Public Papers - 1991
Teleconference Remarks on the Kick-Off of Arizona 2000
The President. Governor, how are you, Fife?
Governor Symington. Fine, Mr. President, how are you?
The President. Well, I don't know how our communication is working, but I wanted to just check in and call with congratulations to you and to that great team that Lamar tells me you've put together. And I understand some of them are there.
Governor Symington. Yes, we have everybody assembled at the Trevor Browne High School. And we've got 1,200 people in the audience.
The President. Well, that is terrific. And I know that Jim Kolbe's there, and Jon Kyl; at least they were scheduled to be.
Governor Symington. They're here.
The President. Well, let me salute them, and also Diane Bishop, your State superintendent. And I say this because I want to emphasize something that I'm sure you know, and that is that we don't view this marvelous program that you all are engaged in as a partisan effort at all. I mean, this is national. It flies over politics. And I think it's catching on around the country. And I wanted to just congratulate you on getting it kicked off here.
And I didn't know you had 1,200 people. I heard there was 800 Bruins sitting out there in the auditorium. They said 900. It sounds like you've got a bunch there.
But that's just great. And I hope that they all realize that Arizona is involved in something fundamental, something revolutionary, and something wonderful for our country.
But tell me, how's the day been going?
Governor Symington. It's going extremely well. But we're obviously thrilled to have your call. And we just want to thank you for your tremendous leadership on the education front, Mr. President. And we're happy to be an America 2000 State.
The President. Well, I know it'll go well. And I think the point here is that you're showing that education reform can happen right there at the local level, on a school-by-school or community-by-community basis. And we're -- the Federal Government obviously wants to do its part. Educational spending is higher than it's ever been. But this isn't a question of simply money; it's a question of ideas and revolutionizing our approach, the Nation's approach to education.
So, good luck on it. And I think it is a way that the whole community can pull together to help all the students learn. And I'm impressed with what you're doing. So, give Lamar a homework assignment if you will. The poor guy's killing himself going all around the country and doing a superb job. But tell him when he gets back -- is he sitting right there?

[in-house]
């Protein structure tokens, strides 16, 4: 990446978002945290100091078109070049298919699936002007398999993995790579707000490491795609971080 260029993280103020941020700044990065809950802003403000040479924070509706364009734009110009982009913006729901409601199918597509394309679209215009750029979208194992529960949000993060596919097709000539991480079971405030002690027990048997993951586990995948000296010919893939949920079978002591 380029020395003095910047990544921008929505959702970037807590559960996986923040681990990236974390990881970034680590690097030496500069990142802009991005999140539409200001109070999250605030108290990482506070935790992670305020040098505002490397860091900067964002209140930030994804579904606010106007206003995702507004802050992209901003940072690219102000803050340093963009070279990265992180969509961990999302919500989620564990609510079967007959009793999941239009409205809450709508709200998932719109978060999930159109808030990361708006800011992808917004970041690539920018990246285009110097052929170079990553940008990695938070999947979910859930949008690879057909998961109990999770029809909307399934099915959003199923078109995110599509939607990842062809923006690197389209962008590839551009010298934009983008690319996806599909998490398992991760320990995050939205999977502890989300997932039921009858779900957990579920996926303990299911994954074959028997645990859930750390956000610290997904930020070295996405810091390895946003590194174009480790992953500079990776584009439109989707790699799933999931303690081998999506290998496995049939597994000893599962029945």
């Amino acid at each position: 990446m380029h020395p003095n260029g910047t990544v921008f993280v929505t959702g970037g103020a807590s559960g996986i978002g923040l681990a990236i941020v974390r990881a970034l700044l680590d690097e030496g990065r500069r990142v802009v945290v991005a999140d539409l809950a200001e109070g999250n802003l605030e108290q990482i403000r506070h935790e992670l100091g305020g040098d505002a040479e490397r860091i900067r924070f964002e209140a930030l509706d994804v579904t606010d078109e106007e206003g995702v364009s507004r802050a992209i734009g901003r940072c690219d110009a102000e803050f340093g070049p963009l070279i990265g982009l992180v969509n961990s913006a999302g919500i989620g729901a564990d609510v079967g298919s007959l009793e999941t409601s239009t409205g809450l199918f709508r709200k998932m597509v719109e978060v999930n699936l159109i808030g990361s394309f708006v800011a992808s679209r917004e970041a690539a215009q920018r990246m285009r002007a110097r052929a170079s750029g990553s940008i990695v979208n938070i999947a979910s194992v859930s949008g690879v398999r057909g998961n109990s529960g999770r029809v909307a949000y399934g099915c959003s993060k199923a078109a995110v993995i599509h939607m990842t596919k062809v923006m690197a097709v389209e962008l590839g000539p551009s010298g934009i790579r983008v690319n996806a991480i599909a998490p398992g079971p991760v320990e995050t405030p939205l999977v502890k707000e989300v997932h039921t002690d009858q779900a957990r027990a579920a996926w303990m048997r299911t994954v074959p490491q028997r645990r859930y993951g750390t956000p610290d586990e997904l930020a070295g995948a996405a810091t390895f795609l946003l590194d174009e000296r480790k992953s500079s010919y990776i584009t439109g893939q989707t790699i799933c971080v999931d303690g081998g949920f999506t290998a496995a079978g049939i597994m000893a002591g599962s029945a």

Governor Symington. He's right here.
The President. Oh, well, let me ask him then. Lamar, when you get back, give me a report on how this thing shapes up, how Arizona 2000 is doing, how it fits into our national program. And come on over to the White House, and we'll get an update on this big trip of yours.
Governor Symington. He's coming right to the phone, Mr. President.
The President. Okay.
Secretary Alexander. Yes, sir. [Laughter]
The President. How's it looking out there?
Secretary Alexander. Thank you, Mr. President. I'll see you next week.
The President. Well, I look forward to it. And may I say to everyone there: Diane Bishop, Lela Alston, who is, I understand, the chairman of the senate education committee from the State Senate; Bev Herman was supposed to be there, who is the chairman of the house education committee in the Arizona State House.
I'm just delighted that you all are participating in this. And I wish you all the best.
Is Peter Rios out there, the president of the house?
Governor Symington. Yes, Mr. President, I was about to mention him. He's here as well.
The President. Well, you've got them all. I've just had a partial list here, but I was told that the leadership would be there, both Democrats and Republicans. So that's great.
Well, listen, I won't keep you, but let me wish all those Bruins a very merry Christmas, a happy New Year. And let me give them a little lecture. Do everything that your Governor and your State superintendent and these people are telling you to do in terms of this education. We need you. You're the future, and we need you bad. So, have a good Christmas and then back to work. And I'll do my part here.
And bless you all. And, Fife, keep up the great work of leadership.
Governor Symington. Thank you, Mr. President.
The President. Over and out.
Note: The President spoke at 3:47 p.m. from the Oval Office in the White House. In his remarks, he referred to Congressmen Jim Kolbe and Jon Kyl of Arizona.